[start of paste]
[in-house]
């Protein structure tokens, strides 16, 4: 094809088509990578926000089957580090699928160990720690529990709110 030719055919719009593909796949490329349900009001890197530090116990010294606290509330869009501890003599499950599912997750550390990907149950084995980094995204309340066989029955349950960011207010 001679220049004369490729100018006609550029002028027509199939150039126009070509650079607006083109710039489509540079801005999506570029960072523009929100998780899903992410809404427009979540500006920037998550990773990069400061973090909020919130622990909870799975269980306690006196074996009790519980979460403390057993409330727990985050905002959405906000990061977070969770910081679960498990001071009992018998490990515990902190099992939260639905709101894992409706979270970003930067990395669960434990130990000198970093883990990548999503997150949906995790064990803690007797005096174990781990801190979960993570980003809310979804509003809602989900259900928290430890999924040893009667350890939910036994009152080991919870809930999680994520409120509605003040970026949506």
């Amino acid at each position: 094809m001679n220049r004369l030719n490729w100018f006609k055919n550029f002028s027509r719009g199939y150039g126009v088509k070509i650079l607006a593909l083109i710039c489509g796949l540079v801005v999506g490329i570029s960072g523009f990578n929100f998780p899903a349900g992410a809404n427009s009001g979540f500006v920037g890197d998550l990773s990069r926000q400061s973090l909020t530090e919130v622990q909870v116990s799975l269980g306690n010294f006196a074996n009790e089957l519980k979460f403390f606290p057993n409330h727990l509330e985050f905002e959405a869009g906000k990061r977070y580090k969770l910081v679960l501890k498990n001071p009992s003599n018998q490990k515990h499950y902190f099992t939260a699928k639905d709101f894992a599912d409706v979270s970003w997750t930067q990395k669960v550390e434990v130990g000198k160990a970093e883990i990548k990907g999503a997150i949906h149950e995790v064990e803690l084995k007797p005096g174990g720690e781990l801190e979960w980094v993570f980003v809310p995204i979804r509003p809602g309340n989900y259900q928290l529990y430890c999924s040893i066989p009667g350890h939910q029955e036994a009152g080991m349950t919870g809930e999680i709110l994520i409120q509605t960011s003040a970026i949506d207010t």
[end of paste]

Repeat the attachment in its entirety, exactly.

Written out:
[in-house]
């Protein structure tokens, strides 16, 4: 094809088509990578926000089957580090699928160990720690529990709110 030719055919719009593909796949490329349900009001890197530090116990010294606290509330869009501890003599499950599912997750550390990907149950084995980094995204309340066989029955349950960011207010 001679220049004369490729100018006609550029002028027509199939150039126009070509650079607006083109710039489509540079801005999506570029960072523009929100998780899903992410809404427009979540500006920037998550990773990069400061973090909020919130622990909870799975269980306690006196074996009790519980979460403390057993409330727990985050905002959405906000990061977070969770910081679960498990001071009992018998490990515990902190099992939260639905709101894992409706979270970003930067990395669960434990130990000198970093883990990548999503997150949906995790064990803690007797005096174990781990801190979960993570980003809310979804509003809602989900259900928290430890999924040893009667350890939910036994009152080991919870809930999680994520409120509605003040970026949506």
């Amino acid at each position: 094809m001679n220049r004369l030719n490729w100018f006609k055919n550029f002028s027509r719009g199939y150039g126009v088509k070509i650079l607006a593909l083109i710039c489509g796949l540079v801005v999506g490329i570029s960072g523009f990578n929100f998780p899903a349900g992410a809404n427009s009001g979540f500006v920037g890197d998550l990773s990069r926000q400061s973090l909020t530090e919130v622990q909870v116990s799975l269980g306690n010294f006196a074996n009790e089957l519980k979460f403390f606290p057993n409330h727990l509330e985050f905002e959405a869009g906000k990061r977070y580090k969770l910081v679960l501890k498990n001071p009992s003599n018998q490990k515990h499950y902190f099992t939260a699928k639905d709101f894992a599912d409706v979270s970003w997750t930067q990395k669960v550390e434990v130990g000198k160990a970093e883990i990548k990907g999503a997150i949906h149950e995790v064990e803690l084995k007797p005096g174990g720690e781990l801190e979960w980094v993570f980003v809310p995204i979804r509003p809602g309340n989900y259900q928290l529990y430890c999924s040893i066989p009667g350890h939910q029955e036994a009152g080991m349950t919870g809930e999680i709110l994520i409120q509605t960011s003040a970026i949506d207010t």